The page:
The upper arm pain may in both cases extend down to the elbow
- Heavy lifting, raising your arm above your head.
- In the early acute stage: lots of rest, cold therapy, mobilization exercises, and possibly steroid injections.
- In persistent cases of tendonitis, or severe tendon tears, patients may require corrective surgery, after which patients will need to wear a sling initially and start seeing our senior physiotherapists for a rehab program of strengthening and stretching exercises.
It typically takes between 3 to 6 months to fully recover from a biceps injury.
OTHER CAUSES OF UPPER ARM PAIN
In some cases, upper arm pain may actually be a symptom of a problem elsewhere.
- A condition where the blood supply to the heart is restricted which can cause upper arm pain.
- The pain typically gets worse with stressful and/or exertive activities, and eases with rest.
This happens when a blood clot blocks the blood supply to the heart. This is a medical emergency. If your upper arm pain is experienced in the left arm, and is accompanied by
- chest pain (may feel like a squeezing sensation or pressure)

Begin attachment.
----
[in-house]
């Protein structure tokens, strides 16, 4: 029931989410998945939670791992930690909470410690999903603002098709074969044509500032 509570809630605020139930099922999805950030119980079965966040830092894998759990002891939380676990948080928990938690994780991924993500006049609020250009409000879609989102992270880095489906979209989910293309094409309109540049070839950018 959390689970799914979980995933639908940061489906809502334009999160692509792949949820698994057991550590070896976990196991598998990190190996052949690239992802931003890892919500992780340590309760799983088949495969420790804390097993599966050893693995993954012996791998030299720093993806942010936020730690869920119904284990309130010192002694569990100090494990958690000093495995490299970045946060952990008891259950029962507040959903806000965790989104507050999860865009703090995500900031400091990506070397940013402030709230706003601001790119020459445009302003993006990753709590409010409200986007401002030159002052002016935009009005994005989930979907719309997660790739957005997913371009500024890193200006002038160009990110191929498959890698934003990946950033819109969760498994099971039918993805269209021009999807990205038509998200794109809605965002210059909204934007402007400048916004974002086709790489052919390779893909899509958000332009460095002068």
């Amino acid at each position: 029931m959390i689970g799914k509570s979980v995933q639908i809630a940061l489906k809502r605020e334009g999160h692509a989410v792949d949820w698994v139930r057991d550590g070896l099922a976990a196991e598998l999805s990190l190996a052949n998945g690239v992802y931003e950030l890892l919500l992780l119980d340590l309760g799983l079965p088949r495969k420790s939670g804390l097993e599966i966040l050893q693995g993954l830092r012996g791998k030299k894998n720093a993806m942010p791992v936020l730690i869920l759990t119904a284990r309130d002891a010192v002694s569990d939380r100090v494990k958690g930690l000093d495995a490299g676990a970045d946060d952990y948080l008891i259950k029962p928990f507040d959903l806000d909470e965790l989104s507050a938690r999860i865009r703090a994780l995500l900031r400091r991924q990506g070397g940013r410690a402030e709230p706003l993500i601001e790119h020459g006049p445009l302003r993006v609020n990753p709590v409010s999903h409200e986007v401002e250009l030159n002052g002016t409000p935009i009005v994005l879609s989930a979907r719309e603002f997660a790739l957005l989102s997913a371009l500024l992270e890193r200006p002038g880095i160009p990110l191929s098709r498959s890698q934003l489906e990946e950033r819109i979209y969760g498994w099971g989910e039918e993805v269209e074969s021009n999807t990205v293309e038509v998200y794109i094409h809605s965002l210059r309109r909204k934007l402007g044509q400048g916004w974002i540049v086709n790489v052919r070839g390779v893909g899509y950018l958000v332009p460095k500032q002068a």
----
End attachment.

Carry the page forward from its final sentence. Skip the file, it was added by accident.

- shortness of breath
- light-headedness or
call for an ambulance immediately!
- Pressure on the nerves that run from the neck across the shoulder and down the arm can cause pain in the upper arm.
- Our nerves may get pinched where they exit the spine or anywhere along its path, which then causes pain and other abnormal sensations.
- Nerve pain is often accompanied by pins and needles and/or numbness in the arm, or burning shoulder pain.
If the pain seems to be moreso across the front of the shoulder and chest, it may indicate a problem with your collarbone - visit our collar bone pain article for information to help you to work out what is going on.
If it's radiating to the shoulder blades or across your upper back, visit the shoulder blade pain section.
If none of these is sounding quite like your pain, it may be that there is something else going on, such as shoulder bursitis or a problem in the shoulder joint itself.
SHOULDER PAIN PHYSIOTHERAPY
Patients may receive the following physiotherapy treatment modalities:
- cold therapy
- moist heat paraffin wax therapy
- radio-frequency Indiba physiotherapy to accelerate soft tissue healing
- joint mobilization
- stretching exercises
- strengthening exercises
- scar management
- hands-on manipulation and mobilization (manual therapy)
- computerized spinal decompression traction
- soft tissue management
- heat therapy, heat treatment and heat packs to relieve tight muscles and joints
- ultrasound therapy to accelerate soft tissue healing
- exercise therapy
- acupuncture and/or dry needling
- deep tissue release.